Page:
There is one thing we can all agree on, whether you believe The CW’s Supergirl to be a problematic show or not – sometimes I think it’s really messed up, sometimes I enjoy it. Kara Danvers is a role model to women everywhere. But the reason why I love her is not her superpowers. It’s what she does as a journalist.
Before we get into that, I want to express my opinion on the show as a whole: I really think the writers pander themselves on its easy, white feminism, striving to prove how being a ‘girl’ is just as okay as ‘man’. Their flaunted girl power makes me cringe most of the time.
But I also realize how important it is for little girls to see a female superhero on television. I cosplayed as Kara Danvers at a con last year – simply because it was an easy costume to make. But let me tell you, dozens of five-to-ten-year-olds pointed at me screaming ‘it’s Supergirl!’ in excitement. Boys and girls were throwing their fists into the air and asking me to take pictures with them, and I understood one thing. Not everyone is always going to analyze everything.
For some people, television is just entertainment, and for all its problematic aspects, Supergirl is an iconic show. It did pave the way for female superheroes. I didn’t even know a female superhero existed until The Avengers introduced me to the Black Widow, and I was already grown up by then. At least, in its own superficial way, Supergirl is representation. It may be unperfect, but it’s better than no rep at all.
Once we got that out of the way, I have to say that Supergirl inspires me for so much more than her x-ray vision and frost breath. She inspires me with her uncompromising sense of justice, and her steel will do to good.
It’s not only through her superpowers that she spreads truth and justice. She decided to work for the people in her ordinary human job as well, through her writing career. Her choice to explore a new path for herself and become a reporter gave me the confidence to admit that I wanted to be a journalist too.
Now, I’m willing to extend my suspension of disbelief from her superpowers to the fact that she instantly became an ace reporter in the matter of an episode. In the show canon, we don’t even have evidence that she went to college and studied anything relevant to journalism, or that she even had an interest in writing, prior to the episode when she is offered the reporter job. If we manage to overlook that just as we overlook her inhuman speed, Kara’s arc as a journalist is extremely inspiring.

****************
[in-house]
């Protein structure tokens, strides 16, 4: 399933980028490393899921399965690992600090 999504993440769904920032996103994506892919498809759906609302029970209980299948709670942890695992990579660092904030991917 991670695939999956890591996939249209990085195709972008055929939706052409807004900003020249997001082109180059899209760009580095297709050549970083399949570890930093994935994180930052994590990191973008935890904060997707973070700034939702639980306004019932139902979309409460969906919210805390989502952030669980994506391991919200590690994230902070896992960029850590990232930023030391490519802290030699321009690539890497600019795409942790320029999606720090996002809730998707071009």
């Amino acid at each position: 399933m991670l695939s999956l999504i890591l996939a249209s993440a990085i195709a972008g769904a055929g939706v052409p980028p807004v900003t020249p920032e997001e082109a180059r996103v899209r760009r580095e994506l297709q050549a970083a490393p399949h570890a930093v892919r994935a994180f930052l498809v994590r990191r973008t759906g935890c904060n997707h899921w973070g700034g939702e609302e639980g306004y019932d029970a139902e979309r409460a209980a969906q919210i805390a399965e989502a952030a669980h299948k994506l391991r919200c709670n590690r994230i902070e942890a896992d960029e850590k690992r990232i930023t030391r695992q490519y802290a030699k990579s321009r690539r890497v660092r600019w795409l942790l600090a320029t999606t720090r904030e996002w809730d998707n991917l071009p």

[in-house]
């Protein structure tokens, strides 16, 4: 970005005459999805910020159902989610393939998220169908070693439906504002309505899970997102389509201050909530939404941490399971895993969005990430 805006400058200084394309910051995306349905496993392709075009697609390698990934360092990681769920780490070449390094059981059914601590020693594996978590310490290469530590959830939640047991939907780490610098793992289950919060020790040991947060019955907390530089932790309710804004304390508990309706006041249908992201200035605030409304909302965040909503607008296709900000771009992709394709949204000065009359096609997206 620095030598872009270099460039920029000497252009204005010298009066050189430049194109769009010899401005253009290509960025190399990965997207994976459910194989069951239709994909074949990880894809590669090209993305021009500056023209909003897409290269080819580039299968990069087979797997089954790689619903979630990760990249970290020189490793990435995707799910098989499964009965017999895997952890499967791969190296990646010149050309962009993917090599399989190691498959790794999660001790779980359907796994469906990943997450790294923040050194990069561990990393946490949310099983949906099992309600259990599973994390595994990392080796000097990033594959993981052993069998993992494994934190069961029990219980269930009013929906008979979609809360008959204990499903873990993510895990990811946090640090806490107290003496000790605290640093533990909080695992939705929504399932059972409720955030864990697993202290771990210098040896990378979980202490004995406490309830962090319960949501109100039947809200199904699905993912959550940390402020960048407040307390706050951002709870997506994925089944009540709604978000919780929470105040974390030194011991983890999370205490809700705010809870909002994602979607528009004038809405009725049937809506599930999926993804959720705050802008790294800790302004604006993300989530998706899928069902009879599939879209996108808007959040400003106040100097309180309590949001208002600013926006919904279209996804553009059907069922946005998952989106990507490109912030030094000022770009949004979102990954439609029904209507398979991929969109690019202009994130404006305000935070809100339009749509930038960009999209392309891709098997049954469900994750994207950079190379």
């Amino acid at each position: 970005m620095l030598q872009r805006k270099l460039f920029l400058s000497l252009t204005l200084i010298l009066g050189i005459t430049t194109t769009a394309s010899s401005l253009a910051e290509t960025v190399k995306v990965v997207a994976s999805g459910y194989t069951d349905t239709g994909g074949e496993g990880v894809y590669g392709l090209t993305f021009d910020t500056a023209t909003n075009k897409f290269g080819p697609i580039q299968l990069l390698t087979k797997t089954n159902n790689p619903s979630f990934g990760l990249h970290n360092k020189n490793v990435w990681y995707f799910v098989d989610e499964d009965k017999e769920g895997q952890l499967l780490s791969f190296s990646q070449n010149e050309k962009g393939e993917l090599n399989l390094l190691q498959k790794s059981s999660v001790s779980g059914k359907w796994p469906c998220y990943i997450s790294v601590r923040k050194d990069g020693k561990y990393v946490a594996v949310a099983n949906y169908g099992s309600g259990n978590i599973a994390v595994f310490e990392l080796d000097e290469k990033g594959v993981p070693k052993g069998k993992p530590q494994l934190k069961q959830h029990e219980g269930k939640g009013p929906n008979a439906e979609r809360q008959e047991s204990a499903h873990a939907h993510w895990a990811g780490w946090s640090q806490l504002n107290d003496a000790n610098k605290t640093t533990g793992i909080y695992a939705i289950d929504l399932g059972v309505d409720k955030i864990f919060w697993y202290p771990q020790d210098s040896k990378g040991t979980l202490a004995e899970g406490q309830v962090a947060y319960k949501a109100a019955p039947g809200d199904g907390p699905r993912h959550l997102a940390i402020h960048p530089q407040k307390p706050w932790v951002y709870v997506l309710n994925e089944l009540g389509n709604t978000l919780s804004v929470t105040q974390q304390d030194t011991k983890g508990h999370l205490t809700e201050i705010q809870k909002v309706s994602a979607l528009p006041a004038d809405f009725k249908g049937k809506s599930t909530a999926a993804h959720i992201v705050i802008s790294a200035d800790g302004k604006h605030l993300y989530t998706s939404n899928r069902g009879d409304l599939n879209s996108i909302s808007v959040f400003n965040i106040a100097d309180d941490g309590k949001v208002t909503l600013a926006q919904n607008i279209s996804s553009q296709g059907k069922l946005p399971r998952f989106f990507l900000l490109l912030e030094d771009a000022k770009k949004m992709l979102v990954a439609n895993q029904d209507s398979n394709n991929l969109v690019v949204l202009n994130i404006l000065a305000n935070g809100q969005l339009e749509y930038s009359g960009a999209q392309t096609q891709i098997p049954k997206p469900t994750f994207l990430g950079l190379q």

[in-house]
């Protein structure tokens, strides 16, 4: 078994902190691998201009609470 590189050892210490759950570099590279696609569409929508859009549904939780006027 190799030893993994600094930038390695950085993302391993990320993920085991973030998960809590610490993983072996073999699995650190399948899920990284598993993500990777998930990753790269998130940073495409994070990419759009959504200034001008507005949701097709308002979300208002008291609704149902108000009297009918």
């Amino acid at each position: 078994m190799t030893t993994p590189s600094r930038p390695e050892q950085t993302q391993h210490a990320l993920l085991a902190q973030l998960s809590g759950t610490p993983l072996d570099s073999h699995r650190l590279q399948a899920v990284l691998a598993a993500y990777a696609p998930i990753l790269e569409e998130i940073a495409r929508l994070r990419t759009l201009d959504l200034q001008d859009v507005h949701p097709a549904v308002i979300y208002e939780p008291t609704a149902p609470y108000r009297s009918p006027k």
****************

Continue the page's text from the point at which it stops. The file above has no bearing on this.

At one point, she is forced to make a decision between what is right and what is easy: her boss tells her she will be fired if she publishes a particular piece of information, but she goes ahead and sends the article anyway. She loses her dream job, but she knows that telling the truth without withholding anything is more important. In the end, that particular article gives her more fame and recognition than any other, along with the deep respect of her readers. Even in her incognito persona, Supergirl is still making a difference for the best in the world.
People complained that not having a job was an unfeminist act on Kara’s part because she was content with saving the world AND having a boyfriend for a couple of days. But the way Kara lost that job was brave and selfless, not weak or in any way reinforcing the patriarchy. She was looking out for the people in her city with her very human talent for writing, in the same way she does when she’s punching evil aliens.
As Kara says, “Being a reporter is about connecting with people, about finding hidden truth and sharing it with the world, it’s about service, and telling stories that need to be told in order to make the world a better, more comprehensible place. And it’s going to make me the best version of myself because it will definitely push me out of my comfort zone.”
Supergirl is right. Writing can be difficult, challenging and intimidating, and it should be hard. But it’s also incredibly rewarding. It creates bonds, it requires a deep understanding and a stark sense of right and wrong. It’s not easy to keep a tight ethic in journalism, but doing it makes you a better person. Almost a superhero.
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